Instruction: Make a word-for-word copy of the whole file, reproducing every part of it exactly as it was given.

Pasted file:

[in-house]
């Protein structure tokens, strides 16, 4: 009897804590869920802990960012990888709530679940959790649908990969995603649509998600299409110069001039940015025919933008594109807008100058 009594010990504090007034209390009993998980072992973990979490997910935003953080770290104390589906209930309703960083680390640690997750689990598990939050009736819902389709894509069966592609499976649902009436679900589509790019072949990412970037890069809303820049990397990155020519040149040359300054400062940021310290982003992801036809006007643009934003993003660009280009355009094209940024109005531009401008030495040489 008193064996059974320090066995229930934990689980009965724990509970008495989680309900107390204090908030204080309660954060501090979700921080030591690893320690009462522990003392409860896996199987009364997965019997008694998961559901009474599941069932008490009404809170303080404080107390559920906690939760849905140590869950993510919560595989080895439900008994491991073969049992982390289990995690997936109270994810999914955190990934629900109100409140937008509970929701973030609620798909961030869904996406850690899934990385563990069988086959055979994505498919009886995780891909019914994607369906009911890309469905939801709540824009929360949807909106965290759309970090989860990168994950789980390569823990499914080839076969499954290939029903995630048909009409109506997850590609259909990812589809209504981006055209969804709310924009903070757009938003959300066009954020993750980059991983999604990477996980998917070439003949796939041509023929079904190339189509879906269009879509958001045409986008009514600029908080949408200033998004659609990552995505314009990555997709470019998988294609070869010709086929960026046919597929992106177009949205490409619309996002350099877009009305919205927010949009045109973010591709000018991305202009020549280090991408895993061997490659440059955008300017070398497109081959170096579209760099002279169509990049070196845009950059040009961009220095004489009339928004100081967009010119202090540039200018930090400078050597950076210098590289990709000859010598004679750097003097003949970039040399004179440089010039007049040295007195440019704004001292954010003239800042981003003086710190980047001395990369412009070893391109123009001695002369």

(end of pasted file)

[in-house]
């Protein structure tokens, strides 16, 4: 009897804590869920802990960012990888709530679940959790649908990969995603649509998600299409110069001039940015025919933008594109807008100058 009594010990504090007034209390009993998980072992973990979490997910935003953080770290104390589906209930309703960083680390640690997750689990598990939050009736819902389709894509069966592609499976649902009436679900589509790019072949990412970037890069809303820049990397990155020519040149040359300054400062940021310290982003992801036809006007643009934003993003660009280009355009094209940024109005531009401008030495040489 008193064996059974320090066995229930934990689980009965724990509970008495989680309900107390204090908030204080309660954060501090979700921080030591690893320690009462522990003392409860896996199987009364997965019997008694998961559901009474599941069932008490009404809170303080404080107390559920906690939760849905140590869950993510919560595989080895439900008994491991073969049992982390289990995690997936109270994810999914955190990934629900109100409140937008509970929701973030609620798909961030869904996406850690899934990385563990069988086959055979994505498919009886995780891909019914994607369906009911890309469905939801709540824009929360949807909106965290759309970090989860990168994950789980390569823990499914080839076969499954290939029903995630048909009409109506997850590609259909990812589809209504981006055209969804709310924009903070757009938003959300066009954020993750980059991983999604990477996980998917070439003949796939041509023929079904190339189509879906269009879509958001045409986008009514600029908080949408200033998004659609990552995505314009990555997709470019998988294609070869010709086929960026046919597929992106177009949205490409619309996002350099877009009305919205927010949009045109973010591709000018991305202009020549280090991408895993061997490659440059955008300017070398497109081959170096579209760099002279169509990049070196845009950059040009961009220095004489009339928004100081967009010119202090540039200018930090400078050597950076210098590289990709000859010598004679750097003097003949970039040399004179440089010039007049040295007195440019704004001292954010003239800042981003003086710190980047001395990369412009070893391109123009001695002369």